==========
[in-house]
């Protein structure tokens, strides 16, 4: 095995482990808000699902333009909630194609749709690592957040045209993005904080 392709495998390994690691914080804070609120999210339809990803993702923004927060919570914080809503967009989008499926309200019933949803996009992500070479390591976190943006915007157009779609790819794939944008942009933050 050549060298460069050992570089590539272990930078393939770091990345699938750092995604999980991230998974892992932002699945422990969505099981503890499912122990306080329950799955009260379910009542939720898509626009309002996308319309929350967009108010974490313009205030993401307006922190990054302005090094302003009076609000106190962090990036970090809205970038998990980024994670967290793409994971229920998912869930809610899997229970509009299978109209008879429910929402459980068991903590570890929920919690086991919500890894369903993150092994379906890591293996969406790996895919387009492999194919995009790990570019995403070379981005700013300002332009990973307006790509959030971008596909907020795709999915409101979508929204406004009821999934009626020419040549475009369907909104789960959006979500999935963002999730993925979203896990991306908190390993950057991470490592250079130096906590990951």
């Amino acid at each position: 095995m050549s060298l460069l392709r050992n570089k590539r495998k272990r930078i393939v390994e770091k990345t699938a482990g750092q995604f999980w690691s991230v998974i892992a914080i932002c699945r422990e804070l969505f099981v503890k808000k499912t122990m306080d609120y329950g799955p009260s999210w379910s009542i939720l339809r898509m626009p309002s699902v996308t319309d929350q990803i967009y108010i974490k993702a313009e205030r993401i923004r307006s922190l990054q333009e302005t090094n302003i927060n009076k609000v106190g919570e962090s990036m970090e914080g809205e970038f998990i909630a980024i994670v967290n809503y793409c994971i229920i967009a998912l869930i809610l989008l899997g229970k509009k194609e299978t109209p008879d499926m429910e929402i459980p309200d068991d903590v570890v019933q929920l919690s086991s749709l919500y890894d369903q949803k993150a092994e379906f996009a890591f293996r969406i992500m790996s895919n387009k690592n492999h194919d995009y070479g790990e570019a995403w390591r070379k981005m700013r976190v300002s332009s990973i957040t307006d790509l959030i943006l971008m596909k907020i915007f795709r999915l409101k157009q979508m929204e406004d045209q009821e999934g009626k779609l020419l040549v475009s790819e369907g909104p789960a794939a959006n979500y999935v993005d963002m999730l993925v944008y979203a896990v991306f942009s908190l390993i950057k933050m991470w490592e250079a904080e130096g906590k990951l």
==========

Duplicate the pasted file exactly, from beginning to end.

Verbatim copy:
[in-house]
């Protein structure tokens, strides 16, 4: 095995482990808000699902333009909630194609749709690592957040045209993005904080 392709495998390994690691914080804070609120999210339809990803993702923004927060919570914080809503967009989008499926309200019933949803996009992500070479390591976190943006915007157009779609790819794939944008942009933050 050549060298460069050992570089590539272990930078393939770091990345699938750092995604999980991230998974892992932002699945422990969505099981503890499912122990306080329950799955009260379910009542939720898509626009309002996308319309929350967009108010974490313009205030993401307006922190990054302005090094302003009076609000106190962090990036970090809205970038998990980024994670967290793409994971229920998912869930809610899997229970509009299978109209008879429910929402459980068991903590570890929920919690086991919500890894369903993150092994379906890591293996969406790996895919387009492999194919995009790990570019995403070379981005700013300002332009990973307006790509959030971008596909907020795709999915409101979508929204406004009821999934009626020419040549475009369907909104789960959006979500999935963002999730993925979203896990991306908190390993950057991470490592250079130096906590990951």
């Amino acid at each position: 095995m050549s060298l460069l392709r050992n570089k590539r495998k272990r930078i393939v390994e770091k990345t699938a482990g750092q995604f999980w690691s991230v998974i892992a914080i932002c699945r422990e804070l969505f099981v503890k808000k499912t122990m306080d609120y329950g799955p009260s999210w379910s009542i939720l339809r898509m626009p309002s699902v996308t319309d929350q990803i967009y108010i974490k993702a313009e205030r993401i923004r307006s922190l990054q333009e302005t090094n302003i927060n009076k609000v106190g919570e962090s990036m970090e914080g809205e970038f998990i909630a980024i994670v967290n809503y793409c994971i229920i967009a998912l869930i809610l989008l899997g229970k509009k194609e299978t109209p008879d499926m429910e929402i459980p309200d068991d903590v570890v019933q929920l919690s086991s749709l919500y890894d369903q949803k993150a092994e379906f996009a890591f293996r969406i992500m790996s895919n387009k690592n492999h194919d995009y070479g790990e570019a995403w390591r070379k981005m700013r976190v300002s332009s990973i957040t307006d790509l959030i943006l971008m596909k907020i915007f795709r999915l409101k157009q979508m929204e406004d045209q009821e999934g009626k779609l020419l040549v475009s790819e369907g909104p789960a794939a959006n979500y999935v993005d963002m999730l993925v944008y979203a896990v991306f942009s908190l390993i950057k933050m991470w490592e250079a904080e130096g906590k990951l």